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Game Changers: What Apple Announced This Week at WWDC

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You can’t go anywhere on the web without reading one of a zillion articles about what Apple announced at Monday’s Worldwide Developers Conference (WWDC), so instead of going long on this and reiterating what everyone is saying, I’m going to summarize the big things as succinctly as possible.

Why even bother? Because some of the things Apple announced are HUGE.

Open-API Touch ID Functionality

Touch ID – the software behind Apple’s fingerprint sensor in the iPhone 5S – is excellent, and once you start using it, you get used to it – fast. Passwords feel archaic, and you get annoyed when you have to type one.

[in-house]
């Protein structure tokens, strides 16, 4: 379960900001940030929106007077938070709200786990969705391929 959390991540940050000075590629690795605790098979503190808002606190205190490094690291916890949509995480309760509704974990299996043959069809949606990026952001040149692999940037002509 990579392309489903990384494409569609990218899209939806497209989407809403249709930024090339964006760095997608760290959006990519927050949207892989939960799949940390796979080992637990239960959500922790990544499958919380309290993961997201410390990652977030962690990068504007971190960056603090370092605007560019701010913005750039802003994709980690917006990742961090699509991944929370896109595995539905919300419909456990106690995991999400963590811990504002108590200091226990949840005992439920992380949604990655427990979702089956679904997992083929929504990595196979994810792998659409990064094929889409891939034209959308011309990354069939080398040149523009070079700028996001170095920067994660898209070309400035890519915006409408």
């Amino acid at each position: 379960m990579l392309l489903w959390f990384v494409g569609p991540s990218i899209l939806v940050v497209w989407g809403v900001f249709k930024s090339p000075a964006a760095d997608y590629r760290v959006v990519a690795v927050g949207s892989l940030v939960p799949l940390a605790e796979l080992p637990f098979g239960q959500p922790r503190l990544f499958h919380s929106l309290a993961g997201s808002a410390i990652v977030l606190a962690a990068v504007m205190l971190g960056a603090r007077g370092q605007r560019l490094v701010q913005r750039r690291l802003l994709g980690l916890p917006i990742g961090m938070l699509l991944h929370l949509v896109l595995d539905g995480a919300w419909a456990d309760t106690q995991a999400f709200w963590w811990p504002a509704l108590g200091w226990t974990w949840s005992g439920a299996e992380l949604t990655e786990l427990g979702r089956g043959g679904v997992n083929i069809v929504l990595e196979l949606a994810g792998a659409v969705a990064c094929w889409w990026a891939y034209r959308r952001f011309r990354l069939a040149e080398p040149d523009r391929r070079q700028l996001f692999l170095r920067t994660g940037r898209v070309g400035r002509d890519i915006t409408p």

This week, Apple opened Touch ID up to third-party developers, which means anyone can create an app that foregoes passwords and instead uses a fingerprint biometric. Think about that: Apple is swinging an axe straight down on the neck of the confusing, easily-compromised password scheme we all love to hate.

This will change the way login security will be handled on a massive scale. Just wait and see how quickly developers snap this up.

Continuity

Apple just unveiled the universal client. Meaning: you can start working on a document on your desktop computer, continue it on your iPad, and finish it on your home laptop. No files being stored anywhere, no transfers, no Google Drive, no Dropbox. Your work, in the state you left it, ready to be worked on from any device, no hassle.